(Non) Storm Angus didn't arrive. We have enjoyed a sunny but cool day.
William Rufus's motte, built in the eleventh century at Tomen-y-Mur, may have become the site of a castle but for the intervention of Gruffydd ap Cynan, the ruling prince of Gwynedd, who in driving William back to Chester secured two centuries of independence for Wales. Sue and I are shadowed on the top of the motte as we look towards Snowdon in the top picture.
A thousand years earlier the Romans had easily over-run north Wales. The fort established here on a four-acre site following Agricola's conquest around 78AD, formed the southern corner of a network encompassing Snowdonia. The fort may have been used as a training base for the entire region.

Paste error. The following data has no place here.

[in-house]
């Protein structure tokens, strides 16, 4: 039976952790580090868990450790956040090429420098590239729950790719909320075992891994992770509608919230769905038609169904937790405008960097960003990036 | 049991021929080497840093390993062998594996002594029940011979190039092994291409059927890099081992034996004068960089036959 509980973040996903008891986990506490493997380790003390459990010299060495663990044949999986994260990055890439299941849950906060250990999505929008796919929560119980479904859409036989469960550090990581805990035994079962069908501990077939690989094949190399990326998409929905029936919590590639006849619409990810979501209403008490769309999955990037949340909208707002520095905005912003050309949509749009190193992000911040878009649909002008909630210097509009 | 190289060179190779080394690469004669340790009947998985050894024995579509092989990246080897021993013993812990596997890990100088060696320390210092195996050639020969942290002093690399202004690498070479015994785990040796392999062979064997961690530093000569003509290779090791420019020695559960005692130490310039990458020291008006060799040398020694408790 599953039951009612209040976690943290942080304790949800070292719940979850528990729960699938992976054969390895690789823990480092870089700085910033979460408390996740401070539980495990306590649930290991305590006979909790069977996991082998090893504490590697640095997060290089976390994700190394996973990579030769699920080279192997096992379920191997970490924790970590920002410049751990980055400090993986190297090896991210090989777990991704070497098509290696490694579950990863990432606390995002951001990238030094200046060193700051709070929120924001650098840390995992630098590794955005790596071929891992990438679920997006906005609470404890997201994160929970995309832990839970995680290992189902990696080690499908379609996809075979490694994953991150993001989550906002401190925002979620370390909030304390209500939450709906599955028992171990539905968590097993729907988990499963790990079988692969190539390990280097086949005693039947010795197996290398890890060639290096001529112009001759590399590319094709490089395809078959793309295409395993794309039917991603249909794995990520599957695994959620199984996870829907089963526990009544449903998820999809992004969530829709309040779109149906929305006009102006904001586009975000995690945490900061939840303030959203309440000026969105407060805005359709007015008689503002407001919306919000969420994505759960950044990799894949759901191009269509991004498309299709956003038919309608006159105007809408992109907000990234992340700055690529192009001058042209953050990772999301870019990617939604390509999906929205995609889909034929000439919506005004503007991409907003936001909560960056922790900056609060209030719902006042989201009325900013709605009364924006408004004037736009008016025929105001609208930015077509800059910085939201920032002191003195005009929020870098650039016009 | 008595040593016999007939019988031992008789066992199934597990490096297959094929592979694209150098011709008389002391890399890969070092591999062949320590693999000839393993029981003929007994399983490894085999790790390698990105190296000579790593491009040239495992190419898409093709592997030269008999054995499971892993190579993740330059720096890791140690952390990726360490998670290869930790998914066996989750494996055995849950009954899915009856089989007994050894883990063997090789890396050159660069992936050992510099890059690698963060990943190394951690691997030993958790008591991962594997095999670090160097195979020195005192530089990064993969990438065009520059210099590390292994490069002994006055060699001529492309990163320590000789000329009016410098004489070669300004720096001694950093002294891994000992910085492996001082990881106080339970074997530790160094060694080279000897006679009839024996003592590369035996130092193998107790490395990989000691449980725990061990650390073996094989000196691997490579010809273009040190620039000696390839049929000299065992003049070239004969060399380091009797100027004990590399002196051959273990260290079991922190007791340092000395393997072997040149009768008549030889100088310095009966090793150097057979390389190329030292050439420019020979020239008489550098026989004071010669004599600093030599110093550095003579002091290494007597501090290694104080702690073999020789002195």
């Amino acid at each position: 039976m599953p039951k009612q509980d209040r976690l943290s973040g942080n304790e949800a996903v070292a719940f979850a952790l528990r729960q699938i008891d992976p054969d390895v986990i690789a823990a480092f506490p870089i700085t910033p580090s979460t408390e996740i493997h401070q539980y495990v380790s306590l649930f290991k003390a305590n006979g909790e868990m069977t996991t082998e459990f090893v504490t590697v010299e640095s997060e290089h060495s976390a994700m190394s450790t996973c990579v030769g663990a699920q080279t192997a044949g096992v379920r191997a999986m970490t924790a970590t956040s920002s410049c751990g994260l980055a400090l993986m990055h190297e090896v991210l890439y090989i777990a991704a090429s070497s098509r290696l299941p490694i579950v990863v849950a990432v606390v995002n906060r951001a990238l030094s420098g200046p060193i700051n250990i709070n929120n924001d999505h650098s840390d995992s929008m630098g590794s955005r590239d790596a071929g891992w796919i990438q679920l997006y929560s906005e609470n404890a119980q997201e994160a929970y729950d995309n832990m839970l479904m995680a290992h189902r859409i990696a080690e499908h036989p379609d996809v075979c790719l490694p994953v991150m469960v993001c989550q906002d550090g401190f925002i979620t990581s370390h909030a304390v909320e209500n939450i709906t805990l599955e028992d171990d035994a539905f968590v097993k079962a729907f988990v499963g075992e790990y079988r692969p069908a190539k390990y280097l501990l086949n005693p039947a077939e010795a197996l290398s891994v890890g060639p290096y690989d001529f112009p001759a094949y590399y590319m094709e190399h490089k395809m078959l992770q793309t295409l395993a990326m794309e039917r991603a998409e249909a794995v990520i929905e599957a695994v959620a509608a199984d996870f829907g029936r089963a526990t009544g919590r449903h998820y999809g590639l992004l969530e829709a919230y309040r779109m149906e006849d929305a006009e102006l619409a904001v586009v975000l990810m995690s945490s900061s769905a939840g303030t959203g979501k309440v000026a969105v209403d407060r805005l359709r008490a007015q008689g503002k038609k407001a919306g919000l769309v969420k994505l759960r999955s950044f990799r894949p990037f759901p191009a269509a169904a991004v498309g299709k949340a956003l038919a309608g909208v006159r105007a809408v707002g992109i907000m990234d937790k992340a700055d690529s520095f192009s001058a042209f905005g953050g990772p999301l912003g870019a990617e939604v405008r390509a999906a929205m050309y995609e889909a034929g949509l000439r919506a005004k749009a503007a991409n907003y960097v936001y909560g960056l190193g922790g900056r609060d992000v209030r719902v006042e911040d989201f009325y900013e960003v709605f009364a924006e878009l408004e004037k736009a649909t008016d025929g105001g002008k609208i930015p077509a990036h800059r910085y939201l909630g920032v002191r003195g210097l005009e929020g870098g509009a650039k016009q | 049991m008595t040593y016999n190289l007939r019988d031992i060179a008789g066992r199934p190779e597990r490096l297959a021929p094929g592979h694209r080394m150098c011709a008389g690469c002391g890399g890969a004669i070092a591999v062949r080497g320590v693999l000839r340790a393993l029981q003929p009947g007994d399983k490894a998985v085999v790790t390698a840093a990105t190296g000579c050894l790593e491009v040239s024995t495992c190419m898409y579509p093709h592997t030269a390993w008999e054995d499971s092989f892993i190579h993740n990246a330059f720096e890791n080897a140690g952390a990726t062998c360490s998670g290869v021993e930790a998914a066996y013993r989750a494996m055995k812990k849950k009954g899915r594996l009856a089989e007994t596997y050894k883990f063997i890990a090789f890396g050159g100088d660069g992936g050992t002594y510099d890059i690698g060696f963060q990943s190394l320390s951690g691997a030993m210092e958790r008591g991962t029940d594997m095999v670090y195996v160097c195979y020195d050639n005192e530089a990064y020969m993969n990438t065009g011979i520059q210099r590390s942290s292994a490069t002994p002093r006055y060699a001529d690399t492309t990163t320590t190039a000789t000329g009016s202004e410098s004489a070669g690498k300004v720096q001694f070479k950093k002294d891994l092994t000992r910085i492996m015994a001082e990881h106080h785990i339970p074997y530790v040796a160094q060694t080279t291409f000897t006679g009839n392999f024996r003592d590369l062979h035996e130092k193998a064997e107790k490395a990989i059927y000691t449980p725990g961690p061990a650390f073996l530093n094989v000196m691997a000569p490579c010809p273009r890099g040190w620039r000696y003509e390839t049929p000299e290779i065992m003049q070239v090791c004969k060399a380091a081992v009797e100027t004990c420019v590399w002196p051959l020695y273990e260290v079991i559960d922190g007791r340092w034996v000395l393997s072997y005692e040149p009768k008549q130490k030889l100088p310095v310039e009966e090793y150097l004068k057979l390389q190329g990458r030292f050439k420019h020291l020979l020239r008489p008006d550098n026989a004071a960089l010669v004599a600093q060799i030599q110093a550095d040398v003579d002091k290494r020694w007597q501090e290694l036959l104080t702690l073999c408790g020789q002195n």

After exploring the fort, Sue and I enjoyed an 8 km circuit, nearly reaching the site of some Roman Camps to the east. A local farmer was unsuccesful in his attempts to drive us back to Chester. (We befriended him - it was a struggle but he eventually managed a smile.) Julia was more modest in her aspirations.
Lunch was taken by the Roman amphitheatre at Tomen-y-Mur, then we drove down to Llyn Trawsfynydd for a short stroll near the nuclear power station that is being slowly decommissioned. The cloud reflections in the lake were spellbinding.
After that the supermarket called, and tea with our landlord at South Snowdon Wharf, before a jaunt around Llyn Bach for Sue and me before the curtains were drawn on an unexpectedly lovely day.
The storm arrives tomorrow?